Happiness as indicator of new economic paradigm

Happiness as indicator of new economic paradigm

Bhutan invites Blue Economy to help design the economic concept 
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Jeffrey Sachs (links) , Anne Kathrin Kuhlemann, Enrico Gionvannini

UNO Conference discusses about Happiness as indicator of new economic paradigm

Bhutan invites Blue Economy to help design the economic concept

On April 2, 2012 a conference was held in the premises of the United Nations in New York titled “Happiness and Wellbeing: Defining a new Economic Paradigm“. More than 600 participants from all over the world followed Bhutan’s invitation, among them scientists, politicians and civil society. All of them were welcomed by Ban Ki-moon, Secretary General of the United Nations.

Nobel laureate Prof. Joseph Stiglitz said: “GDP has failed to capture the factors that make a difference in people’s lives and contribute to their happiness (security, leisure, income distribution and a clean environment.“ Prof. Jeffrey Sachs, economic advisor of the Secretary General of the United Nations and author of the Millennium Development Goals, presented his new “World Happiness Report“: ( Sachs claims that happiness cannot be achieved by economic welfare alone as measured by Gross Domestic Product. 

Jigmy Y. Thinley, Prime Minister of Bhutan, pointed out that the GDP-lead development model that compels boundless growth on a planet with limited resources no longer makes economic sense.” Urged by Bhutan, the UN General Assembly passed Resolution 65/309 already in July 2011, which supports a holistic approach to development so nations can achieve higher levels of happiness and wellbeing among their people.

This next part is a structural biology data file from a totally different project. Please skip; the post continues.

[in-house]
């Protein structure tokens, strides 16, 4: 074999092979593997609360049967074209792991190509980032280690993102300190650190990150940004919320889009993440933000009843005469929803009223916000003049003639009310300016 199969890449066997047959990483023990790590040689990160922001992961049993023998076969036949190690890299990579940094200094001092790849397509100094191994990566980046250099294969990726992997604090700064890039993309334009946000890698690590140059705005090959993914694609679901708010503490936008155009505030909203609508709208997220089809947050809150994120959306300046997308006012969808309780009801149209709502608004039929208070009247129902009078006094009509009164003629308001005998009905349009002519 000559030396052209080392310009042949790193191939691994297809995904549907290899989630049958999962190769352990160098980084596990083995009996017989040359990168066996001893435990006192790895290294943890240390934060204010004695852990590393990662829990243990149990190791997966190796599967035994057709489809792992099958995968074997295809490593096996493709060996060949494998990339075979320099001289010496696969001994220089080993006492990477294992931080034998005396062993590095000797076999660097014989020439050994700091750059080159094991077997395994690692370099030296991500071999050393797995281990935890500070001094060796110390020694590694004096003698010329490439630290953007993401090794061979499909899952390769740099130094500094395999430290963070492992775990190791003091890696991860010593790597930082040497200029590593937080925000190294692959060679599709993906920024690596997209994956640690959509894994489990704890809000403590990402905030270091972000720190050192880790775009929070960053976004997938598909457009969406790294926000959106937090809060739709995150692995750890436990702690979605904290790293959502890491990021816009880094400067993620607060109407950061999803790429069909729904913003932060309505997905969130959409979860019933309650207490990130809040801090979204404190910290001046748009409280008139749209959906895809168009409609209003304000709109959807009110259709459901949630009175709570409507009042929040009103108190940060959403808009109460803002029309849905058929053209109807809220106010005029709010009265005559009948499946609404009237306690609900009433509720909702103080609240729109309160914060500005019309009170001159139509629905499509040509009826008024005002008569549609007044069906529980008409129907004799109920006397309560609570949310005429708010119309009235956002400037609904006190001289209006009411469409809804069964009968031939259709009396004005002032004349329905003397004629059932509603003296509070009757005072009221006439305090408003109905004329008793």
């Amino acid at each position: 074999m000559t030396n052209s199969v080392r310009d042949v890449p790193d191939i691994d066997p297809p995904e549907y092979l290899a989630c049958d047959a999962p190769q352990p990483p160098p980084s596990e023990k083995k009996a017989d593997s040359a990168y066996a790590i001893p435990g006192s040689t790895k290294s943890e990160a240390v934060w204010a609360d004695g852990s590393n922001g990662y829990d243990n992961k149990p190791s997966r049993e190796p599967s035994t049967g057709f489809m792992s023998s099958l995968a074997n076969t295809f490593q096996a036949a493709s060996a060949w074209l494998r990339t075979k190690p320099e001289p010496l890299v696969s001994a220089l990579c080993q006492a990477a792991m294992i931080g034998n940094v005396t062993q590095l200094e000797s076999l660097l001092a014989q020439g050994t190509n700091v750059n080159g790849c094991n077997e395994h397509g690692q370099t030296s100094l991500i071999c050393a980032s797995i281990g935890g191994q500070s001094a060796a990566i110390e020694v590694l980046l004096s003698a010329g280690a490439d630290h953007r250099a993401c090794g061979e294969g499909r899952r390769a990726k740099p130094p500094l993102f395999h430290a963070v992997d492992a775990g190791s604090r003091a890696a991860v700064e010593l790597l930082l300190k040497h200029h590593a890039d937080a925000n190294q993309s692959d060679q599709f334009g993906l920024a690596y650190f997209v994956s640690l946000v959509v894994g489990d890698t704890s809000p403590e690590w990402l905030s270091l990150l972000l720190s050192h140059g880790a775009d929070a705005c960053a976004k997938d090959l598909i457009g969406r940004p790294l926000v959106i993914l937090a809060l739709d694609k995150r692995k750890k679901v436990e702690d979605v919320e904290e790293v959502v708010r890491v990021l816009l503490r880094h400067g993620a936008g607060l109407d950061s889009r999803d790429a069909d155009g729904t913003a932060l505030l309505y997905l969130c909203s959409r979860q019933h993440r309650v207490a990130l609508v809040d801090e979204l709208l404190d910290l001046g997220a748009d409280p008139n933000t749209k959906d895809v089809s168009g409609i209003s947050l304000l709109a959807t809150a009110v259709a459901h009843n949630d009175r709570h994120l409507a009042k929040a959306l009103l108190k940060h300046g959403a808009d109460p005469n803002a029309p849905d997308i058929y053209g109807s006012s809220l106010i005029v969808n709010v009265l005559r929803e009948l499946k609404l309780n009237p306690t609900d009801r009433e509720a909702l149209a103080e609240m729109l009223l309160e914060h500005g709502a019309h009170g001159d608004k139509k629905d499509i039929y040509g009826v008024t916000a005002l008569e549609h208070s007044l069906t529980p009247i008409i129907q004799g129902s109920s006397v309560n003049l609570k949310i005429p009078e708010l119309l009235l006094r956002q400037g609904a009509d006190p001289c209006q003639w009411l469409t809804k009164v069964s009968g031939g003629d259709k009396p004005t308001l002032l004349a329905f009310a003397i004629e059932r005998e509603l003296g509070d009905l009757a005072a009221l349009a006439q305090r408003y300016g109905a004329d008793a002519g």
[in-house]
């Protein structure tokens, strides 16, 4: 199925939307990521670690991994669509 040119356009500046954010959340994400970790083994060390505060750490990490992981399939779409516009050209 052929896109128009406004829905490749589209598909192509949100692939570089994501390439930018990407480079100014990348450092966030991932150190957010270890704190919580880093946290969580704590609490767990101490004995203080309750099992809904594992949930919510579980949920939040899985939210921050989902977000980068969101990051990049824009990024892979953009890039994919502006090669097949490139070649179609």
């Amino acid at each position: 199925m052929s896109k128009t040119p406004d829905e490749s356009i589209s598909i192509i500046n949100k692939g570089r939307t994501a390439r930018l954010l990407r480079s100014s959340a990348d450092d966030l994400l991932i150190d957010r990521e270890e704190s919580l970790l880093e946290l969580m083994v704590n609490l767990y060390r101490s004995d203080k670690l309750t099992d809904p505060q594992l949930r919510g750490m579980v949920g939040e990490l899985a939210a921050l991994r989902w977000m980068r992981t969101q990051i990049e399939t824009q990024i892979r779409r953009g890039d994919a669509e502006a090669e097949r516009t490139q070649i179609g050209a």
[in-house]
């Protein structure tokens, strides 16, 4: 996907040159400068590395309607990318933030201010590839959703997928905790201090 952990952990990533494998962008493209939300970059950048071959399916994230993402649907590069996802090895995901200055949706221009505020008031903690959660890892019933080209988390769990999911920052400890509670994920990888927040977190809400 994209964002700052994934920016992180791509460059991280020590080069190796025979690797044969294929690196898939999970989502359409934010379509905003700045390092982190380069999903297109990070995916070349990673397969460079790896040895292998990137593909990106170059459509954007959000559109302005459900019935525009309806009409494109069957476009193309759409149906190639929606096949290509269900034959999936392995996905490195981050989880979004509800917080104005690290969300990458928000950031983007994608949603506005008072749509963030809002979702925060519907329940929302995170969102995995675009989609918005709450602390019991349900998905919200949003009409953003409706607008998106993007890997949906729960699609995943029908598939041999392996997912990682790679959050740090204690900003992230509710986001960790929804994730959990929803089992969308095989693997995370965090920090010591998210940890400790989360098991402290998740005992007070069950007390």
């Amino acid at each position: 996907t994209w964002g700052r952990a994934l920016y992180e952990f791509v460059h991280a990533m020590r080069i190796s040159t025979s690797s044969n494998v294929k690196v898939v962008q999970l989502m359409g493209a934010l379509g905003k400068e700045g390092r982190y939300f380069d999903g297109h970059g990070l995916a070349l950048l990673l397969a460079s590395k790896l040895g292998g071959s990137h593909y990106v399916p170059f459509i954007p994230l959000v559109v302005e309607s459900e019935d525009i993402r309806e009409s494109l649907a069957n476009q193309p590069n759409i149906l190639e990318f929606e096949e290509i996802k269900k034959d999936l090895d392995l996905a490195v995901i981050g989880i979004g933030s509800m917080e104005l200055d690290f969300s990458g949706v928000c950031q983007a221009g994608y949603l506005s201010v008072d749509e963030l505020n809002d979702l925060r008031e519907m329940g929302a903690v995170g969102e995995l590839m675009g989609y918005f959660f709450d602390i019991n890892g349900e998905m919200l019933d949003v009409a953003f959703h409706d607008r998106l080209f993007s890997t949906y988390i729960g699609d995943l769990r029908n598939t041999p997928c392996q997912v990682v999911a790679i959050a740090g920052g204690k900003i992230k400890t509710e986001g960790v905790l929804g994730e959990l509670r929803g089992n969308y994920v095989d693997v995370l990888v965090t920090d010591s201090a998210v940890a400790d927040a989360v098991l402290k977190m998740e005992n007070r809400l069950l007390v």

Representatives of the Blue Economy were asked to elaborate the economic mechanisms of this new paradigm in cooperation with other experts. Anne-Kathrin Kuhlemann reminded participants to consider resource efficiency and resource effectiveness as a basis for new business models: “Innovative, prosperous technologies have to be both supported as well as required in order to encourage the business world to adopt this new paradigm.”

As representative of ZERI, Markus Haastert highlighted the importance of education: “The next generation has to master systemic thinking. People that understand how the world is interconnected will act in a responsible way and design future business models in a completely new manner.”

The conference was assisted by high-ranking representatives of the UN, politicians like the president of Costa Rica, Laura Chinchilla, as well as numerous delegates from Brazil, Morocco, Finland, Australia, Thailand, Japan and other countries – a total of 68 nations have signalled to Bhutan that they support this initiative.

As a result of the conference, a report will be issued to the Secretary General of the United Nations. The proposals will also be part of the Rio+20 process in June this year and are supposed to lead to concrete mechanisms which will replace the Millennium Development Goals from 2015 on.

Blue Economy: Economic Paradigm for a Sustainable Future

Bhutan News

This special report will provide you an insight into this exciting six-day event, and inform you about the most recent developments in Bhutan.